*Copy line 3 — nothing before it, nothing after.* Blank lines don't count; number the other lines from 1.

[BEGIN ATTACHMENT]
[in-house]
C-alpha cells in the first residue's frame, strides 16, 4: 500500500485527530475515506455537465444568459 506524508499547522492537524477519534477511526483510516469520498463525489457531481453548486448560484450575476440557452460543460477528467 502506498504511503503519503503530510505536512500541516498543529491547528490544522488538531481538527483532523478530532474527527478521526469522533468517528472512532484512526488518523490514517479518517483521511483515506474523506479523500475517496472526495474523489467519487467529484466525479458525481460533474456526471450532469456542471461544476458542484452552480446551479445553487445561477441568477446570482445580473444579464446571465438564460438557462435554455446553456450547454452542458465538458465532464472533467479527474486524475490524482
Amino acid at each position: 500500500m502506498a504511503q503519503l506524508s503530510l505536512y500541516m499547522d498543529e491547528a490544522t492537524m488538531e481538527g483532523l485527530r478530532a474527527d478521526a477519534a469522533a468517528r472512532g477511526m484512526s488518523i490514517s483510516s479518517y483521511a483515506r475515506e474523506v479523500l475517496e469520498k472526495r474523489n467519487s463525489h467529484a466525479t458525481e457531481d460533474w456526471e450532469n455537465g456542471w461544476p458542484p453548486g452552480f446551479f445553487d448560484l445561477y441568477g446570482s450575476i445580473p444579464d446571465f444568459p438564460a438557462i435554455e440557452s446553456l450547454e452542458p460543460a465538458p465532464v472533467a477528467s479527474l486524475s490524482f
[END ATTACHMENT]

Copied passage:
Amino acid at each position: 500500500m502506498a504511503q503519503l506524508s503530510l505536512y500541516m499547522d498543529e491547528a490544522t492537524m488538531e481538527g483532523l485527530r478530532a474527527d478521526a477519534a469522533a468517528r472512532g477511526m484512526s488518523i490514517s483510516s479518517y483521511a483515506r475515506e474523506v479523500l475517496e469520498k472526495r474523489n467519487s463525489h467529484a466525479t458525481e457531481d460533474w456526471e450532469n455537465g456542471w461544476p458542484p453548486g452552480f446551479f445553487d448560484l445561477y441568477g446570482s450575476i445580473p444579464d446571465f444568459p438564460a438557462i435554455e440557452s446553456l450547454e452542458p460543460a465538458p465532464v472533467a477528467s479527474l486524475s490524482f